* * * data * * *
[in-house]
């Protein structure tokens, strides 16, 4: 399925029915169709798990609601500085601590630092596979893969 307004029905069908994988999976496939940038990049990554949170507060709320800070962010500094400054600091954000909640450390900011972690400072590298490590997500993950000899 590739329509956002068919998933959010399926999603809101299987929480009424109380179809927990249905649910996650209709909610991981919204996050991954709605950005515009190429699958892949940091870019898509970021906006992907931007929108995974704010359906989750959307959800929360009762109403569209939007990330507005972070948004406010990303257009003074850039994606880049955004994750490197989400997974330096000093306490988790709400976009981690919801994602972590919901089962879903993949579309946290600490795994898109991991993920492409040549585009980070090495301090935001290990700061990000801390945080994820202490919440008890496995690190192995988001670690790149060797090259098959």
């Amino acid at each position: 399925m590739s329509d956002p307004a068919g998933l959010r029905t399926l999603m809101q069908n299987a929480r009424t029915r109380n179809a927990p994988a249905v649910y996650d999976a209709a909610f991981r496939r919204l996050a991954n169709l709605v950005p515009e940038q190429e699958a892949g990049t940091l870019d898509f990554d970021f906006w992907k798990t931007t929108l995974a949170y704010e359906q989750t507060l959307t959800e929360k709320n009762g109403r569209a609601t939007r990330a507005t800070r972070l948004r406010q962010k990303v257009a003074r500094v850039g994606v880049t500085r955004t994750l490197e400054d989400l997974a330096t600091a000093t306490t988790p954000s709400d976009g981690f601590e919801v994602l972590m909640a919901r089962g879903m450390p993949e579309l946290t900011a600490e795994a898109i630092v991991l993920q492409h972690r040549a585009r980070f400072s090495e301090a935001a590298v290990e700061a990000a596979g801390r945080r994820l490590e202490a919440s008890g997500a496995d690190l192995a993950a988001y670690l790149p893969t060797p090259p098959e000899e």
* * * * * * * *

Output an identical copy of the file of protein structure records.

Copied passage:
[in-house]
């Protein structure tokens, strides 16, 4: 399925029915169709798990609601500085601590630092596979893969 307004029905069908994988999976496939940038990049990554949170507060709320800070962010500094400054600091954000909640450390900011972690400072590298490590997500993950000899 590739329509956002068919998933959010399926999603809101299987929480009424109380179809927990249905649910996650209709909610991981919204996050991954709605950005515009190429699958892949940091870019898509970021906006992907931007929108995974704010359906989750959307959800929360009762109403569209939007990330507005972070948004406010990303257009003074850039994606880049955004994750490197989400997974330096000093306490988790709400976009981690919801994602972590919901089962879903993949579309946290600490795994898109991991993920492409040549585009980070090495301090935001290990700061990000801390945080994820202490919440008890496995690190192995988001670690790149060797090259098959």
């Amino acid at each position: 399925m590739s329509d956002p307004a068919g998933l959010r029905t399926l999603m809101q069908n299987a929480r009424t029915r109380n179809a927990p994988a249905v649910y996650d999976a209709a909610f991981r496939r919204l996050a991954n169709l709605v950005p515009e940038q190429e699958a892949g990049t940091l870019d898509f990554d970021f906006w992907k798990t931007t929108l995974a949170y704010e359906q989750t507060l959307t959800e929360k709320n009762g109403r569209a609601t939007r990330a507005t800070r972070l948004r406010q962010k990303v257009a003074r500094v850039g994606v880049t500085r955004t994750l490197e400054d989400l997974a330096t600091a000093t306490t988790p954000s709400d976009g981690f601590e919801v994602l972590m909640a919901r089962g879903m450390p993949e579309l946290t900011a600490e795994a898109i630092v991991l993920q492409h972690r040549a585009r980070f400072s090495e301090a935001a590298v290990e700061a990000a596979g801390r945080r994820l490590e202490a919440s008890g997500a496995d690190l192995a993950a988001y670690l790149p893969t060797p090259p098959e000899e």